Paul came to the Corinthians “in weakness, in fear, and in much trembling.” The reason Paul spoke “in weakness, in tear, and in much trembling” seems to be that his physical appearance was so lacking (2 Cor. 10:10). Paul was nervous as he preached among the Corinthians, for he was nothing special to look at.

Preaching today needs to be with trepidation, with a sense of inadequacy, “in weakness, in fear, and in much trembling.” Although those of us who preach may not be something great to look at, our physical appearance should not be the basis for our trepidation. We should feel a sense of inadequacy, because:

We are sinners – we stand before sinners, as sinners ourselves, and proclaim the “unsearchable riches of Christ.”

We will be judged based on what we teach.

“My brethren, let not many of you become teachers, knowing that we shall receive a stricter judgment” (Js. 3:1). If those of us who preach teach error, we will face a horrible sentence at Judgment.

What we teach has the power to change lives.

Paul called the gospel “the power of God to salvation for everyone who believes” (Rom. 1:16). What l say from this spot has the power to influence the way you live; I dare not take that responsibility lightly.

A Good Sermon is with Spiritual Power, v 4

Paul’s preaching was “not with persuasive words of human wisdom, but in demonstration of the Spirit and of power.” The Spirit aided Paul as he spoke among the Corinthians. “Paul was compelled by the Spirit, and testified to the Jews that Jesus is the Christ” (Acts 18:5). The Lord spoke to Paul, saying, “Do not keep silent; for I am with you, and no one will attack you to hurt you” (Acts 18:9-10). Such encouragement from the Lord must have aided Paul’s preaching. Without any doubt, Paul performed miracles among the Corinthians to demonstrate he spoke with God’s authority.

Those who preach today need to speak with spiritual power. No, those of us who preach do not have the miraculous measure of the Spirit; he does not speak directly to us; he does not aid us in performing miracles. But, as we speak from Scripture, we teach what the Spirit wants to be taught. The Scriptures were inspired by the Spirit: “Holy men of God spoke as they were moved by the Holy Spirit” (2 Pet. 1:21). As we Speak the words of Scripture, we speak with spiritual power, for we speak the words of the Spirit.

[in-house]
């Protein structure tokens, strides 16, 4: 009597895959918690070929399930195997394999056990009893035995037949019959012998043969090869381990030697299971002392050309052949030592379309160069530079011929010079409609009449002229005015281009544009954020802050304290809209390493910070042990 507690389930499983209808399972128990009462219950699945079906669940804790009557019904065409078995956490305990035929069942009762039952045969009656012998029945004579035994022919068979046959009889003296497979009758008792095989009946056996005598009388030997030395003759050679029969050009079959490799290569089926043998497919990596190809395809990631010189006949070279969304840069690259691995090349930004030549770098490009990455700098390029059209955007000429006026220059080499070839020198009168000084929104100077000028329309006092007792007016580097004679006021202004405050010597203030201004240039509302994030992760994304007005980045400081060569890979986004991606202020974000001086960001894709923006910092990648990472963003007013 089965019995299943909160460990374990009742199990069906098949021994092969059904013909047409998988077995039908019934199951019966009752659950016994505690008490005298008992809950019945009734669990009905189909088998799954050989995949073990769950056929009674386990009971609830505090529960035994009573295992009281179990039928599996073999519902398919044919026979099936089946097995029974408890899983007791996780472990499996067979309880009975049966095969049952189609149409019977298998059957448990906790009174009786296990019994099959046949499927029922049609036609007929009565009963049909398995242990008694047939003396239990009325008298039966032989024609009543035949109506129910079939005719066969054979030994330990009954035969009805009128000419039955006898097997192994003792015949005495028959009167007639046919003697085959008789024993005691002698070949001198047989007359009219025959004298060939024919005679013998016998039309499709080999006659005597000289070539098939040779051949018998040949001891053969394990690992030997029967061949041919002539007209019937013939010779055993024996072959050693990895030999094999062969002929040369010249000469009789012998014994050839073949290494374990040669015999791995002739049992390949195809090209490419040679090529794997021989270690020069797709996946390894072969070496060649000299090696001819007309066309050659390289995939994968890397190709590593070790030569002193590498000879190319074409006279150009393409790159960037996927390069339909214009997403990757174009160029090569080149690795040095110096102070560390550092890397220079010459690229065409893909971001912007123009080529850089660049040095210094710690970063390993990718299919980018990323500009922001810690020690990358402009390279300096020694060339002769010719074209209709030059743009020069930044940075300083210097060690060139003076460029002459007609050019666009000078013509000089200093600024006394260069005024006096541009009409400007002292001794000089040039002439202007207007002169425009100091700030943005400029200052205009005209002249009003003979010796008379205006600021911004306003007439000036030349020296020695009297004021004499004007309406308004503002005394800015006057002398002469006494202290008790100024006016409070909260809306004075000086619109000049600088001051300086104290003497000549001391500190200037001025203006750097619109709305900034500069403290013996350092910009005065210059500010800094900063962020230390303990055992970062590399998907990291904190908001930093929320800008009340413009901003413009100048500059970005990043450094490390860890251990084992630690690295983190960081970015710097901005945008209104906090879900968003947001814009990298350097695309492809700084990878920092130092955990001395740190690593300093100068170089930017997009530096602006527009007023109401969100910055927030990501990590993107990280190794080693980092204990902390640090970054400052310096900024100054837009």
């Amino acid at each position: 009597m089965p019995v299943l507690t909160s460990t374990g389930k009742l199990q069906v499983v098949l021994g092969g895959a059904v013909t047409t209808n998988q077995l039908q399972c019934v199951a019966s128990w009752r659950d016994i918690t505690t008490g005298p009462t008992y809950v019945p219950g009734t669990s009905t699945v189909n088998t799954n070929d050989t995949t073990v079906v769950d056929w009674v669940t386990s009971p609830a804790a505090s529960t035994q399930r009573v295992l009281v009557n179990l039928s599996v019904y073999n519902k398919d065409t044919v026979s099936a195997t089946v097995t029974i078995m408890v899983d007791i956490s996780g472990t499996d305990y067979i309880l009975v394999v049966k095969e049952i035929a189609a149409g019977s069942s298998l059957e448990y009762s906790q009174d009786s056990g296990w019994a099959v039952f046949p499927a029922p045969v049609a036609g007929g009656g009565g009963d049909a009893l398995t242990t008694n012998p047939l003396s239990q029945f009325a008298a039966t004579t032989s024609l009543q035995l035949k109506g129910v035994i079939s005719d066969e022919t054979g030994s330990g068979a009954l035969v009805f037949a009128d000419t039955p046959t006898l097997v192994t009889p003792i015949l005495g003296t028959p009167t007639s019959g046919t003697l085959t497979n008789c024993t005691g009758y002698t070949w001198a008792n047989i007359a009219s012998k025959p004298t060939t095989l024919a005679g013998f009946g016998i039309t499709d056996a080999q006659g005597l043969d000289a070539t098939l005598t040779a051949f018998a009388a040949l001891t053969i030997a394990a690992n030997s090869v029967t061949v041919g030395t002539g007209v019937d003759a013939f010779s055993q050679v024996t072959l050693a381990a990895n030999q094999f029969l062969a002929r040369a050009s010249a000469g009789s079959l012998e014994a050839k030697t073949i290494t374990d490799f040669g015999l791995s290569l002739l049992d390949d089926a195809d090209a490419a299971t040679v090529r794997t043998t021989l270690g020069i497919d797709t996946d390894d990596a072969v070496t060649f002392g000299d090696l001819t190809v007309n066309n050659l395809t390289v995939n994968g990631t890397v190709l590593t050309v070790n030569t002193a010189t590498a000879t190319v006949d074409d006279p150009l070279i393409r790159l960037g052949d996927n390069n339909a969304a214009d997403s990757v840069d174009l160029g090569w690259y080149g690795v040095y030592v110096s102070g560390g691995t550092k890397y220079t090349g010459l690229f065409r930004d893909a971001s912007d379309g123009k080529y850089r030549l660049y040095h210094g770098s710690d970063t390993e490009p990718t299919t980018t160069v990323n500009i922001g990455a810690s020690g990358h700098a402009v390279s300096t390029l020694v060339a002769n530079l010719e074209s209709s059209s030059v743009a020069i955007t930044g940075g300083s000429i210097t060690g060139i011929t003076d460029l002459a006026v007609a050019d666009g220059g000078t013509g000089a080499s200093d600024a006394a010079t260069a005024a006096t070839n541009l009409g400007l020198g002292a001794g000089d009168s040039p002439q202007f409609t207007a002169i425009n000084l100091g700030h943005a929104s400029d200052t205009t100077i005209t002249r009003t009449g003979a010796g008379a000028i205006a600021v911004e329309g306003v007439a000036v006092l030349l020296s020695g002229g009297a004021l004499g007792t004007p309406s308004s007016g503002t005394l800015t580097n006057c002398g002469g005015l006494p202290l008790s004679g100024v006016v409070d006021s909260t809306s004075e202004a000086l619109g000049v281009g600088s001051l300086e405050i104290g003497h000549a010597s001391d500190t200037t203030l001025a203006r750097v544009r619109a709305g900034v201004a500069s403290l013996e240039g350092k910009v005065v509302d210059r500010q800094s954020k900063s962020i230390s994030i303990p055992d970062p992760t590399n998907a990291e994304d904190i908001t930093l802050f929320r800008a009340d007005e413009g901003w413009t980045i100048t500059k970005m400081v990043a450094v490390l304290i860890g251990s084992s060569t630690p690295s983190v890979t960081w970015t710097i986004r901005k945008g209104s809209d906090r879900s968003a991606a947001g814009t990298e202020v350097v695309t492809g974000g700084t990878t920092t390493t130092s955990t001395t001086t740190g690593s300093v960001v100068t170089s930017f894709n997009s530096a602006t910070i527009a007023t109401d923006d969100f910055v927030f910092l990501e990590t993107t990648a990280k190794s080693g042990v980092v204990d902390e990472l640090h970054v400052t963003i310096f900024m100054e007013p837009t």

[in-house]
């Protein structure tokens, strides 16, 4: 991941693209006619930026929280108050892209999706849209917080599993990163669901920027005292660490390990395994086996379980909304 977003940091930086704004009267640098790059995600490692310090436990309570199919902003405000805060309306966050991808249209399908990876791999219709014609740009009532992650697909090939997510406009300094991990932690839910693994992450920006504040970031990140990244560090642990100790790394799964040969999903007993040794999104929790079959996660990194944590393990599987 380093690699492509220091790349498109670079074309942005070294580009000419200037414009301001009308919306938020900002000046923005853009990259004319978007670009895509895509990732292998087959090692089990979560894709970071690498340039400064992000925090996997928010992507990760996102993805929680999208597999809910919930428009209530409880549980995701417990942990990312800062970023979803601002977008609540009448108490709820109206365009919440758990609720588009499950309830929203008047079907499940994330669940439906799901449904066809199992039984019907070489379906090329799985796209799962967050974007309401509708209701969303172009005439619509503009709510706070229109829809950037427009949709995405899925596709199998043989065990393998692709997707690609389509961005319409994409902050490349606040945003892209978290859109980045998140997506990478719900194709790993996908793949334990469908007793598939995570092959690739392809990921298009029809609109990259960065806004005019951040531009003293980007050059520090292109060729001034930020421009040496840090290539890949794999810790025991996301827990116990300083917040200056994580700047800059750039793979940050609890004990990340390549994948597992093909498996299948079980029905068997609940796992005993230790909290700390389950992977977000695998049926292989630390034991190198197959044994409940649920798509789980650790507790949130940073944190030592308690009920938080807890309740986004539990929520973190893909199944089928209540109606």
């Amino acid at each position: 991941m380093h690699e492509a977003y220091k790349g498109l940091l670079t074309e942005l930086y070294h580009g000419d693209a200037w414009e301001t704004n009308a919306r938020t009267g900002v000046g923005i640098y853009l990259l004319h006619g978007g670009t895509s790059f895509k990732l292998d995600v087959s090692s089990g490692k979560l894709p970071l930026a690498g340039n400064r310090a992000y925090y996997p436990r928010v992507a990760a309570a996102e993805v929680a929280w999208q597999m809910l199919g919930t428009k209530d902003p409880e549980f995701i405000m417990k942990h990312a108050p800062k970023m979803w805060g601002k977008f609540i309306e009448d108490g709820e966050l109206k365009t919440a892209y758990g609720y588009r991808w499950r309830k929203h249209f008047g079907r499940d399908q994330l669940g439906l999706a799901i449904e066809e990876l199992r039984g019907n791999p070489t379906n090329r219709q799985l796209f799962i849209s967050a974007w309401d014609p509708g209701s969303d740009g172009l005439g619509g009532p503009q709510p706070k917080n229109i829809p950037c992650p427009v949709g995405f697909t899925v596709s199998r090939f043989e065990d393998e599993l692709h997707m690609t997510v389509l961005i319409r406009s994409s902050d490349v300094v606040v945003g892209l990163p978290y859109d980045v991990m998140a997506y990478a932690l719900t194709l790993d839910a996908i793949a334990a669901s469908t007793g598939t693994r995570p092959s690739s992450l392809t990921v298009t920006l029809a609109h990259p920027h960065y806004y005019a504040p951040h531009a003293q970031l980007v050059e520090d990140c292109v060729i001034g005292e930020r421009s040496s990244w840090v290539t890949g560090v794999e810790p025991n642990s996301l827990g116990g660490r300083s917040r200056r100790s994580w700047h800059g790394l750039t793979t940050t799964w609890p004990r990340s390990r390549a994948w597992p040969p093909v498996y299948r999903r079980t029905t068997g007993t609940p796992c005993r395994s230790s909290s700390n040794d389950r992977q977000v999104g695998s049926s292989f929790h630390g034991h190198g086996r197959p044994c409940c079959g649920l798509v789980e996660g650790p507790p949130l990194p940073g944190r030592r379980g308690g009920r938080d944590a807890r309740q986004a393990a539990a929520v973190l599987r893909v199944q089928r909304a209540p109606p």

A Good Sermon is Faith-Producing

Paul preached to the Corinthians with spiritual power in order that the Corinthians’ “faith should not be in the wisdom of men but in the power of God.” Paul knew that if the Corinthians were to have proper faith, their faith needed to rest on God, not in man. Men change and fail, but God neither changes nor fails – We know that when we put out faith in God, we put our faith on bedrock, not something movable.

Those of us who preach today need to preach in such a way as to produce faith in God, not ourselves. We need to preach in this way, for “faith comes by hearing, and hearing by the word of God” (Rom. 10:17). Faith does not come from hearing me preach, but by hearing the word of God.

That faith leads to salvation. “Believe on the Lord Jesus Christ, and you will be saved” (Acts 17:31). Have you believed to salvation? Do you need to come this morning and be saved by faith and obedience to Jesus?

This sermon was originally preached by Dr. Justin Imel, Sr., at the Alum Creek church of Christ in Alum Creek, West Virginia.